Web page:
The second part is in verse 7, with the challenge to “seek the welfare of the city… and pray to the Lord on its behalf.”  This challenge also connects to the covenant of old, in which God told Abraham He would bless him and his children so that they might be a blessing to the whole world.  It does not matter that God’s people have been taken from Jerusalem; they are still able to fulfill their covenant purpose of being a covenant community of faith and blessing those among whom they lived. God is charging them with praying for their captors for the very thing they so want for themselves – shalom. Can you imagine? “But what about me, Lord?! What about MY welfare?” Listen to what God says: “In the city’s welfare you will have welfare.” In other words, as you pray for your captors, your enemies, and their shalom – as they experience my peace, healing, and wholeness – then YOU will experience my peace, healing, and wholeness.

Let me say this one more way, which I have said before in studying this passage: the shalom I long for – that I NEED, Lord – is not found in the place I came from, nor where I think I might want to go, but in obediently following the Lord to the place He leads.

Some Warnings (vv. 8-9)


I would be remiss in not also noting the warnings Jeremiah gives in vv. 8-9. Not only might God’s people substitute their own plans for God’s plans, but there are always multiple voices pulling in every direction. On first pass, one might think the false prophets mentioned in v. 8 are Babylonian, and there would have been plenty in the Babylonian culture to tempt God’s people. But these are false teachers among the Israelites, for God makes it clear that He did not send them. What might they have been saying? And how would one know whether to trust them or Jeremiah? We aren’t told in the text, but we can be pretty sure they were not speaking the same message. Perhaps some of their “dreams” were just what the people longed to hear – that they would soon return home. Or maybe some of their messages were to continue to view the Babylonians as enemies and have as little to do with them as possible. That certainly would be easy to do when they took so much away. How would God’s people know they could trust Jeremiah’s challenging words to make a home and live among the Babylonians? One good clue is that his message was so rooted in and resonant with the covenant, with God’s Word. They had always been a people meant to pass faith on through the witness of the family. They had always been a people blessed to be a blessing. There was nothing novel or new here; it was just a new, unfamiliar, and difficult setting. But there was a path of faithfulness and a message of faithfulness, and Jeremiah was delivering it.

I think about our own calling as God’s people: to BE the church IN the world. It would be so easy to listen to the preachers who tell us just what we want to hear, that God majors in wish-fulfillment and will give us everything we ask for. It would be so easy to withdraw from the world and huddle in our Christian enclaves and leave the rest of the world to themselves. But this is not God’s way; it has never been God’s way. If it were, we’d not know Him ourselves! Being the Church IN the world is very challenging, but it is the very thing Jesus prayed for in John 17 and something we can obey with confidence.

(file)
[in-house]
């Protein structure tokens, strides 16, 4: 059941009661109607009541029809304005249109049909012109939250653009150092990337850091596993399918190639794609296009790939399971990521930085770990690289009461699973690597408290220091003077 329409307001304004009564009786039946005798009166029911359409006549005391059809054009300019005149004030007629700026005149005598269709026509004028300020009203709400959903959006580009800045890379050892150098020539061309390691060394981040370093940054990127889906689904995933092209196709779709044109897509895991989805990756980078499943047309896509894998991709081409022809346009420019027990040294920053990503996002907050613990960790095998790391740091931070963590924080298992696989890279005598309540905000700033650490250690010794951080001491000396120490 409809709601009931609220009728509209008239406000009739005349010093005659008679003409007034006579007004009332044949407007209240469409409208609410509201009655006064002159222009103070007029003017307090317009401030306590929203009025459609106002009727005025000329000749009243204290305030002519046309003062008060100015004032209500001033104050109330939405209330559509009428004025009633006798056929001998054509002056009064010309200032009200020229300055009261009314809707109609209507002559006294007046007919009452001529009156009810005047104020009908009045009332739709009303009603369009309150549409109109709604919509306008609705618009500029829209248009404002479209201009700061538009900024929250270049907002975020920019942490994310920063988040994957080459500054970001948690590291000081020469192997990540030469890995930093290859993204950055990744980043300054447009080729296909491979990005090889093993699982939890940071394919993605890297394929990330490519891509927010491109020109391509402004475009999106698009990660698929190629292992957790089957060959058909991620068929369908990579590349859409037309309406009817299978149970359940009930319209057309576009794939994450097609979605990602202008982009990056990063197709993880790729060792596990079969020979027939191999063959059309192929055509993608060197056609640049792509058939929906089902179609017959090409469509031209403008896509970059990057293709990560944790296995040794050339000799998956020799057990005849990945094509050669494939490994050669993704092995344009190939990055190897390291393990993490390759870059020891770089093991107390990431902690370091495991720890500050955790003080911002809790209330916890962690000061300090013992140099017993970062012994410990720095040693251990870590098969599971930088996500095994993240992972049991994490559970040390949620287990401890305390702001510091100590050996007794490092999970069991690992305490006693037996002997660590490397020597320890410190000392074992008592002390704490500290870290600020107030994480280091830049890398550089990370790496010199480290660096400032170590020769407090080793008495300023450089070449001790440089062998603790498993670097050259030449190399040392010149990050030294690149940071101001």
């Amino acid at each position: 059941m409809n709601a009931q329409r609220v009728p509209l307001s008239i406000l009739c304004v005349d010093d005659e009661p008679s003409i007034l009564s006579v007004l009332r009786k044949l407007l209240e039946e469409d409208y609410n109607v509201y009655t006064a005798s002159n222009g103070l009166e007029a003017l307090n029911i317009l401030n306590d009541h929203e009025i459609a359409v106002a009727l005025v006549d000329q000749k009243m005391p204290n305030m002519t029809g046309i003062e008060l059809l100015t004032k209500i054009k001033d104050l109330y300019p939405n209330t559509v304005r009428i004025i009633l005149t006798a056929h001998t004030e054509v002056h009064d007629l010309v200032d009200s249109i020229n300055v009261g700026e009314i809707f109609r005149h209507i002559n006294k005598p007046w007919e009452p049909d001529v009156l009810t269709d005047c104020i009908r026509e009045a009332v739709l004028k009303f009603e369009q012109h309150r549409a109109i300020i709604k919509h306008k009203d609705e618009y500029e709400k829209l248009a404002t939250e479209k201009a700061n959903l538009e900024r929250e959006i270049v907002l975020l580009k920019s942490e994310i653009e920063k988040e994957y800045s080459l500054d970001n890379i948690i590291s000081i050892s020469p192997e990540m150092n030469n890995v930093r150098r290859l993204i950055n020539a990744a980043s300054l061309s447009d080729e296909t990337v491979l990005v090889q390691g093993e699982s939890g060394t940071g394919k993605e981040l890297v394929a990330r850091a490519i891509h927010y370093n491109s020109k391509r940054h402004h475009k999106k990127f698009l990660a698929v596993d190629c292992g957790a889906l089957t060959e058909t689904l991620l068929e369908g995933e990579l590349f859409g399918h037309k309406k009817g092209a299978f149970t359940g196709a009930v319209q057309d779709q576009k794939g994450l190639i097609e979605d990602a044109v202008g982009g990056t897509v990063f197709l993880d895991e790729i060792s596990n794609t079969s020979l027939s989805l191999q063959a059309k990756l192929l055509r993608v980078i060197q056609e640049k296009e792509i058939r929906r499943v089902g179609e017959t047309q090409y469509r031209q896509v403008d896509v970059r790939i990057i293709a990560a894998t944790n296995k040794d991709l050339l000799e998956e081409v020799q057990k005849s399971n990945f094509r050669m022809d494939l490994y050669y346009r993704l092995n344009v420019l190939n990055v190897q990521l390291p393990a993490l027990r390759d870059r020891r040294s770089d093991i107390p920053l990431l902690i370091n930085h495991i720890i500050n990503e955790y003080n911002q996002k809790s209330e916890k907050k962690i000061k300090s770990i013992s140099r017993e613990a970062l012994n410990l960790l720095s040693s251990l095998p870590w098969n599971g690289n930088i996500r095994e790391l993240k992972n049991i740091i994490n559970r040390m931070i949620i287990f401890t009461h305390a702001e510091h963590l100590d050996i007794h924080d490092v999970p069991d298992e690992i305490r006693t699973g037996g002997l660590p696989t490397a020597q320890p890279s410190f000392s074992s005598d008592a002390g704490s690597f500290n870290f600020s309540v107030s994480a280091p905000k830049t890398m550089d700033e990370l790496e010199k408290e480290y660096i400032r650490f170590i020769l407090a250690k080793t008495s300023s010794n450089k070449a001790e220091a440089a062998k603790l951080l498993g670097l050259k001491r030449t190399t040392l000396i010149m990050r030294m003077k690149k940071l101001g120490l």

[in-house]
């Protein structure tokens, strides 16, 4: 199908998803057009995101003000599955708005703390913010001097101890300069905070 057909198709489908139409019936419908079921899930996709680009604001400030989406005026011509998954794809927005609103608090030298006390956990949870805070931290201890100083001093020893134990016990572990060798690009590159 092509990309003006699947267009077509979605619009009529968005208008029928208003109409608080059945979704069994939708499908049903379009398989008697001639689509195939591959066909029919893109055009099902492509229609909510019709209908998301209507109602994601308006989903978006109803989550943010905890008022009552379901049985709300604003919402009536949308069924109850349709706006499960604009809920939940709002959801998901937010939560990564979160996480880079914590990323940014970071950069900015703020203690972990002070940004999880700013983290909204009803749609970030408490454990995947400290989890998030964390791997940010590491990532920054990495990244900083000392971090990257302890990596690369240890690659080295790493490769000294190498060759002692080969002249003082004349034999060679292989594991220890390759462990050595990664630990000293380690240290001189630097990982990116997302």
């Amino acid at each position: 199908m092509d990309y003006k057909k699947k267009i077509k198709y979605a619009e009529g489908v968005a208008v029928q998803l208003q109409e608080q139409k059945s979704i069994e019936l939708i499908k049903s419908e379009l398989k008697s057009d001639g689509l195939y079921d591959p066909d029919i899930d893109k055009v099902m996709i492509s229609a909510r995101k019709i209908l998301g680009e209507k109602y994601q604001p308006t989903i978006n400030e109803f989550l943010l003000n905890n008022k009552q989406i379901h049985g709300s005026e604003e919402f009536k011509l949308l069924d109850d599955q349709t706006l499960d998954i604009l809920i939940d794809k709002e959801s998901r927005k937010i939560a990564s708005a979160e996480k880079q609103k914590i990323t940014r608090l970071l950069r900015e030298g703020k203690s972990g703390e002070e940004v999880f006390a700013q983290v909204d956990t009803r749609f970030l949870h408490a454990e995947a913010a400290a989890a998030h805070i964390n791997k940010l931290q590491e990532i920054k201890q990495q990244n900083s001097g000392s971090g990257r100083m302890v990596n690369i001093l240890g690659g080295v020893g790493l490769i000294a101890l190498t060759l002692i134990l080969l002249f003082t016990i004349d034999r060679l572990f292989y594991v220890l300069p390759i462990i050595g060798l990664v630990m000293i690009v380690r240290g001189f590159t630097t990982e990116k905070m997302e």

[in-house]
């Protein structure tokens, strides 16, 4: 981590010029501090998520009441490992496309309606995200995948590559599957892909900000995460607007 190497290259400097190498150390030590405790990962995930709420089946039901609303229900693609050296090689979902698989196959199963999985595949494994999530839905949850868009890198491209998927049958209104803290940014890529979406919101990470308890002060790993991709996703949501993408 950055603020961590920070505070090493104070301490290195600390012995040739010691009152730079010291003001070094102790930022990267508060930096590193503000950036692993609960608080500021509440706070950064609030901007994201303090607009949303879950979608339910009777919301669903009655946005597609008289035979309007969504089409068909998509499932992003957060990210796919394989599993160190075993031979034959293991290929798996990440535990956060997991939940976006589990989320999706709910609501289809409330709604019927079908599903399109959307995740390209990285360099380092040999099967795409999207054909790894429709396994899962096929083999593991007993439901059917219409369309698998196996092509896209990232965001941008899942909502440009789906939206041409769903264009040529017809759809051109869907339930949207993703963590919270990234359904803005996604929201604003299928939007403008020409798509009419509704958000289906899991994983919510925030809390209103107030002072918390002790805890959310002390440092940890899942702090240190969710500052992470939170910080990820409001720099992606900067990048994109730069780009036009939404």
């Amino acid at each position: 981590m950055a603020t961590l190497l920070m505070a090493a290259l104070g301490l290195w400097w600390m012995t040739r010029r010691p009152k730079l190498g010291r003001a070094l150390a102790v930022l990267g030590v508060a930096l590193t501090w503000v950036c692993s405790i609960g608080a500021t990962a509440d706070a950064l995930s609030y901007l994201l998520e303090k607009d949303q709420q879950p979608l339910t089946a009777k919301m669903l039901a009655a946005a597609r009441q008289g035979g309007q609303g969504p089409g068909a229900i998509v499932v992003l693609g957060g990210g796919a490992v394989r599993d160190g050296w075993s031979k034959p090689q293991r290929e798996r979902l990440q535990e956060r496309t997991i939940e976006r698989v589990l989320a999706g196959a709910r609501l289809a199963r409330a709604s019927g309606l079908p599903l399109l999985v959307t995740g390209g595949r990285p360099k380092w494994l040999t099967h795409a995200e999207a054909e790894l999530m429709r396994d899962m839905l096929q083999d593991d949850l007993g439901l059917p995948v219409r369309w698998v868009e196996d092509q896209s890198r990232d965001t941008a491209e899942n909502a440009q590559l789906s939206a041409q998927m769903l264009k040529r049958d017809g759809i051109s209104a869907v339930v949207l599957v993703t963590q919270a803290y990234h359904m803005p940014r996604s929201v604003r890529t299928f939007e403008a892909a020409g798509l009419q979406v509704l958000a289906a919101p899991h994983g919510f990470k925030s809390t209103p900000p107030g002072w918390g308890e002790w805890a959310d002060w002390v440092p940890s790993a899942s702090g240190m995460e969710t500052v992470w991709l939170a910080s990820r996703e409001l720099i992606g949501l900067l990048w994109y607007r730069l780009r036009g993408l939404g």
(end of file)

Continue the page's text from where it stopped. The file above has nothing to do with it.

Jeremiah’s Challenge and Us


So, how exactly might we apply Jeremiah 29, realizing that there are significant differences between then and now? In Jeremiah’s challenging words I am reminded of Jesus’ teaching to “love your enemies and pray for those who persecute you” (Matthew 5:44) and “love your neighbor as yourself.” (Matthew 22:39) If you and I were to take Jeremiah and Jesus seriously, what would that look like?  For whose welfare would we pray?

Perhaps the most literal application would be to seek and pray for the welfare of our city.  God challenged the Exiles to pray for Babylon – their captors!  Surely we should pray for our city and our neighborhoods.  Let that be the first and broadest challenge today: and not JUST prayer but “seek and pray” – get up, move, do, listen, pray, follow, obey, connect with Charlotte, with the Old Providence neighborhoods, with our neighbors around the church and around where you live.  Where in our neighborhoods and city do people most long for or need God’s shalom – His peace, wholeness, help, completeness, and healing?  If we are to be God’s covenant community in this place – this Church – than that is our mission.  If we want to know God’s complete plan for us, then we need to seek and pray for the welfare of THIS city.  After the pattern of God’s people of old, we are to live full and godly lives where we are, and diligently pray for and seek out those all around us, that they might know the fullness of knowing God.

More specifically, I want to challenge you on a personal level.  It may be for different reasons than the Exiles, but you may recognize a need for God’s healing, help, and wholeness in your life.  It may be work-related; it may be a hole in a relationship; it may be physical disability, sickness, or limitations; it may be spiritual dryness or feeling completely disconnected from God – in whatever form you need God’s shalom, consider this prescription for finding it: Seek and pray for those who need what you need, and in connecting with them and laying those other similar needs before the Lord, you may find the peace and wholeness you need as well.  Amen.